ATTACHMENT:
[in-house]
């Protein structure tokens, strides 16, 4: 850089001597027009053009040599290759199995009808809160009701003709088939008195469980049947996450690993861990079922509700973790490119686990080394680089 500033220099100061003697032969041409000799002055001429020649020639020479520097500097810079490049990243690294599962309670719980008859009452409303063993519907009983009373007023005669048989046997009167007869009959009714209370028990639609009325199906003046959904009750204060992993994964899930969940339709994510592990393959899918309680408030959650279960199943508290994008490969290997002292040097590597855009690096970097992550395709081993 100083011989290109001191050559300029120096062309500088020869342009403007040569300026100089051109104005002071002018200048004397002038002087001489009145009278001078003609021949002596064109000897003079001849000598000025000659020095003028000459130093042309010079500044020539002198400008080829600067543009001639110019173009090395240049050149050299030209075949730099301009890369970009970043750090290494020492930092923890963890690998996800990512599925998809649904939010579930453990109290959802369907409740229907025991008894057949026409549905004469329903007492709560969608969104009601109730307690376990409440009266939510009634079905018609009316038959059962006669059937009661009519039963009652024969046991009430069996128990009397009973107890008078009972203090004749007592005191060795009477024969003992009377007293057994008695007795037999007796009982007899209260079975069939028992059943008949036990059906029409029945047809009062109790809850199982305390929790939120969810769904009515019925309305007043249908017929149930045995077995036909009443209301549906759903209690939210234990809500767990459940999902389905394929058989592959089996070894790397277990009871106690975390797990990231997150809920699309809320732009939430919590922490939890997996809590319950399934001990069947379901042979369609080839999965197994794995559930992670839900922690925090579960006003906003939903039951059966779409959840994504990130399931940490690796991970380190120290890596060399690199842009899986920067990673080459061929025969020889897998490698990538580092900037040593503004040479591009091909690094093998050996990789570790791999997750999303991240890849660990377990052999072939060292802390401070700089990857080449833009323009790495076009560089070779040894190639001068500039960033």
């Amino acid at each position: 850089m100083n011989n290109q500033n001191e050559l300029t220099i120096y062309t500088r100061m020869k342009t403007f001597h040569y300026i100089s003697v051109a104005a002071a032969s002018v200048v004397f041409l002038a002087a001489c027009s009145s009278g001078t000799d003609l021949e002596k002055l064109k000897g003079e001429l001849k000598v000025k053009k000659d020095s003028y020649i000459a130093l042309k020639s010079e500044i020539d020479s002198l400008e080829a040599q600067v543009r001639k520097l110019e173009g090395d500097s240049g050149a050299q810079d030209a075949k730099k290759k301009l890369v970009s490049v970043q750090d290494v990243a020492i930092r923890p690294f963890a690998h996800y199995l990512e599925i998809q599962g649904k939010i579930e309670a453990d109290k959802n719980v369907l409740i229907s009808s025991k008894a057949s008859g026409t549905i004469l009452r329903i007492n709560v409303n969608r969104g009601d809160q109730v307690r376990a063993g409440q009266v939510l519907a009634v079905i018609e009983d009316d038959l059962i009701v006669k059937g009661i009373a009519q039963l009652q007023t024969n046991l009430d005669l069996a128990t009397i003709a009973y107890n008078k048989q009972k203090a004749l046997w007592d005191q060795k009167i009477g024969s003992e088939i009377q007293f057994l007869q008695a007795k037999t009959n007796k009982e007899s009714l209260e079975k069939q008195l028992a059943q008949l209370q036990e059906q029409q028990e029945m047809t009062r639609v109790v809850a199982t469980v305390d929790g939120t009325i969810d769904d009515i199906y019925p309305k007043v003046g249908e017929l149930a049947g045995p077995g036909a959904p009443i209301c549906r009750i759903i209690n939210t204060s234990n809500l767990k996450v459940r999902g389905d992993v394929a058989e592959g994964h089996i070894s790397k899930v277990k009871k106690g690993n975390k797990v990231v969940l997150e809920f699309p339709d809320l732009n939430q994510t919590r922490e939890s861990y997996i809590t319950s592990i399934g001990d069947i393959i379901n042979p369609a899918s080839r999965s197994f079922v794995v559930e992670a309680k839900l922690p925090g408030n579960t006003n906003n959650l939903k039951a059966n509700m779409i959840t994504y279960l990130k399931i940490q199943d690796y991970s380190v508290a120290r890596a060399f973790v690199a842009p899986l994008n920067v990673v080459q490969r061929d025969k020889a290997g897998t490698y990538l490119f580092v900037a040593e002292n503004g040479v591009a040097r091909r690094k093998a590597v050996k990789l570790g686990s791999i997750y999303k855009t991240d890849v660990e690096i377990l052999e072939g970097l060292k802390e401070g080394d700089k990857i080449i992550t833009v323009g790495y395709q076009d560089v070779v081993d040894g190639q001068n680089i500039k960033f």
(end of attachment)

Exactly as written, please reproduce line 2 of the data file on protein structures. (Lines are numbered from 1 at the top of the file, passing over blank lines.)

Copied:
């Protein structure tokens, strides 16, 4: 850089001597027009053009040599290759199995009808809160009701003709088939008195469980049947996450690993861990079922509700973790490119686990080394680089 500033220099100061003697032969041409000799002055001429020649020639020479520097500097810079490049990243690294599962309670719980008859009452409303063993519907009983009373007023005669048989046997009167007869009959009714209370028990639609009325199906003046959904009750204060992993994964899930969940339709994510592990393959899918309680408030959650279960199943508290994008490969290997002292040097590597855009690096970097992550395709081993 100083011989290109001191050559300029120096062309500088020869342009403007040569300026100089051109104005002071002018200048004397002038002087001489009145009278001078003609021949002596064109000897003079001849000598000025000659020095003028000459130093042309010079500044020539002198400008080829600067543009001639110019173009090395240049050149050299030209075949730099301009890369970009970043750090290494020492930092923890963890690998996800990512599925998809649904939010579930453990109290959802369907409740229907025991008894057949026409549905004469329903007492709560969608969104009601109730307690376990409440009266939510009634079905018609009316038959059962006669059937009661009519039963009652024969046991009430069996128990009397009973107890008078009972203090004749007592005191060795009477024969003992009377007293057994008695007795037999007796009982007899209260079975069939028992059943008949036990059906029409029945047809009062109790809850199982305390929790939120969810769904009515019925309305007043249908017929149930045995077995036909009443209301549906759903209690939210234990809500767990459940999902389905394929058989592959089996070894790397277990009871106690975390797990990231997150809920699309809320732009939430919590922490939890997996809590319950399934001990069947379901042979369609080839999965197994794995559930992670839900922690925090579960006003906003939903039951059966779409959840994504990130399931940490690796991970380190120290890596060399690199842009899986920067990673080459061929025969020889897998490698990538580092900037040593503004040479591009091909690094093998050996990789570790791999997750999303991240890849660990377990052999072939060292802390401070700089990857080449833009323009790495076009560089070779040894190639001068500039960033």